March 5, 2020

Ghostbusters Needed in Houston House Race
as Texas Nominee Beats Dad in California Bid

By Mike Hailey
Capitol Inside Editor

Political insanity appears to be spreading faster than the coronavirus in the Lone Star State amid revelations of a phantom Texas House candidate in Houston and a Democratic congressional nominee who ran against his father in a U.S. House race that both lost in California in the Super Tuesday primary election.

The legislative and congressional candidates in question have a few things in common including the fact that both appeared on the primary ballot in Texas as Democrats with Hispanic surnames who didn't appear to raise any money for their respective bids.

But the similarities could end there in light of the fact that Congressional District 27 primary winner Ricardo "Rick" De La Fuente is a real person and House District 142 contender Natasha Ruiz might not exist. Both of the Democratic contenders who've made a mockery of election officials here demonstrated that it doesn't take much to have an impact on the political process in Texas and beyond.

The candidate who appeared on the ballot in HD 142 as Ruiz put longtime State Rep. Harold Dutton's re-election campaign in jeopardy when she received more than 20 percent of the primary vote in a development that might have prevented the Democratic incumbent from winning outright this week.

But Dutton is headed to an overtime bout with Democratic challenger Jerry Davis - a Houston City Council member who didn't fare that much better than Ruiz with 25 percent of the first-round vote in a district where the incumbent who's been a state lawmaker for 35 years only garnered 45 percent.

De La Fuente defeated Corpus Christi Democrat Charlie Jackson with more than 61 percent of the primary vote in the coastal congressional district where Republican U.S. Rep. Michael Cloud of Victoria was unopposed on his side of the aisle in a bid for a new term this year.

De La Fuente, who listed himself as a Victoria resident when he filed to run in CD 27, wasn't as successful in a bid for the Congressional District 21 seat in California where he finished third in the western state's joint primary election in a field with two Democrats and two Republicans including his dad and the incumbent.

Davis advanced to the runoff when he beat Ruiz by a grand total of 602 votes out of almost 13,000 that were cast in the district on the east side of the state's largest city. A fourth Democrat - Richard Bonton - claimed almost 9 percent of the primary vote after more than 1,000 residents there checked his name on the ballot in HD 142.

Dutton thought it seemed kind of strange when Ruiz failed to attend any of the events for the candidates or to show any signs whatsoever of an actual campaign. Neither one of the runoff competitors had ever heard of Ruiz before she signed up to run in HD 142 on the day of the filing deadline in December.

It's starting to look now like Harris County Democratic Party officials didn't do a very good job at checking to see if Ruiz qualified for the race under the state's residency requirements. As it turns out, a woman who's not Hispanic lives at the address that Ruiz listed on the ballot application. The real resident has said that she had never considered a bid for public office and that she had no clue who Natasha Ruiz might be.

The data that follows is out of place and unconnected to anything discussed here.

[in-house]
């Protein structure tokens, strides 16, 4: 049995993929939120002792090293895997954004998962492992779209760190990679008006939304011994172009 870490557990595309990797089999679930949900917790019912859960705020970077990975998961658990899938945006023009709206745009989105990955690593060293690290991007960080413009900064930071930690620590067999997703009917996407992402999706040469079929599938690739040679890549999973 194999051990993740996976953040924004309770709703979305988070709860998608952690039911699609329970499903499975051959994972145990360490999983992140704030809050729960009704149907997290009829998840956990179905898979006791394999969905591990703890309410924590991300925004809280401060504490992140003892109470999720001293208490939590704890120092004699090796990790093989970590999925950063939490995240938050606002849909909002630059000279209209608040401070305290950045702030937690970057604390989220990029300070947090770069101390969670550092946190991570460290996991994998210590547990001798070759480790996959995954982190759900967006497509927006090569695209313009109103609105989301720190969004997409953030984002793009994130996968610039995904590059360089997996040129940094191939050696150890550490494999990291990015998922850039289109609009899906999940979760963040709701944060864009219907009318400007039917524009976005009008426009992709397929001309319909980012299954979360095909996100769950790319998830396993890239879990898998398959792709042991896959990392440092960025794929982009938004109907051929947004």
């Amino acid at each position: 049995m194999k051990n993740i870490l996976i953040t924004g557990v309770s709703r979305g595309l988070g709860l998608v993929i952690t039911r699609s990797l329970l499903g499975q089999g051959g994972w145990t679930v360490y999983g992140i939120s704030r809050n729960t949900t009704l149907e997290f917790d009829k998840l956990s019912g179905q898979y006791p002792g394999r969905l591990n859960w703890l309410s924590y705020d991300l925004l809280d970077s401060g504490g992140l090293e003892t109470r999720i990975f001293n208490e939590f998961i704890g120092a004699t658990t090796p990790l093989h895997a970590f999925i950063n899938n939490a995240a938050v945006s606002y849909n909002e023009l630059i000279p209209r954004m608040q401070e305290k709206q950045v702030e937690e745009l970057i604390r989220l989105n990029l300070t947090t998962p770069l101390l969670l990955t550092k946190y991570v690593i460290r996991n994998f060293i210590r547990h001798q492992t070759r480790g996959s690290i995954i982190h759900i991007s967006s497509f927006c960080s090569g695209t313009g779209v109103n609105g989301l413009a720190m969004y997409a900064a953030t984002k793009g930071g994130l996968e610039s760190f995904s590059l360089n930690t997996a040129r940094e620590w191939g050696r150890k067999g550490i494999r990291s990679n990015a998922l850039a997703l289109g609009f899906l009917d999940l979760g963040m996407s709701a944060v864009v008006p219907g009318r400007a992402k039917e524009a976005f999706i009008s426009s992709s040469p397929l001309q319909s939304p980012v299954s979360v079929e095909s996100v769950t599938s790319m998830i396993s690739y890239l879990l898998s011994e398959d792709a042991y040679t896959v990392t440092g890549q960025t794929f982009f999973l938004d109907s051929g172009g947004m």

It's conceivable that the candidate who placed third in the Democratic primary in HD 142 scored 2,597 votes in round one simply because she was the only female in the race - assuming that the person who filed to run against Dutton is really a woman. Ruiz also was the only Latino name on the ballot in the Houston House district where 40 percent of the residents are Hispanics and 43 percent are black. Dutton and Davis are both African-Americans.

While Dutton can expect to be favored in OT, it might sting to know that the runoff wouldn't have materialized if the votes that Ruiz received had been evenly split between the other three Democrats in HD 142.

Ex-congressional Republican David Valadao unseated Democratic U.S. Rep. T.J. Cox of Fresno in a rematch in CD 21 in California when the former and current lawmakers received 53 percent and 36 percent of the primary vote respectively. De la Fuente the Texas nominee clobbered father Roque "Rocky" De La Fuente in the west coast contender in a fight for third with more than 8 percent of the CD 21 vote.

But the elder De La Fuente might have been somewhat distracted as a candidate for president on Super Tuesday in the primary elections in Texas and California. Rocky De La Fuente - an outspoken critic of President Donald Trump's immigration policies - lost seven U.S. Senate races in GOP primary elections in separate states in 2018.

Rocky De La Fuente didn't prove much of a threat to Trump in either states - garnering 1 percent of the GOP presidential primary vote in California and less than 4 percent in Texas.

The younger De La Fuente faces the challenge of convincing Texas election officials that he's a bonafide resident of the Lone Star State if he ever expects to serve in the Congress in the highly unlikely event of an upset in the Republican-leaning district where Cloud will be a prohibitive favorite this fall. But De La Fuente would have the option of living anywhere in Texas while running for Congress in the southeast part of the state.


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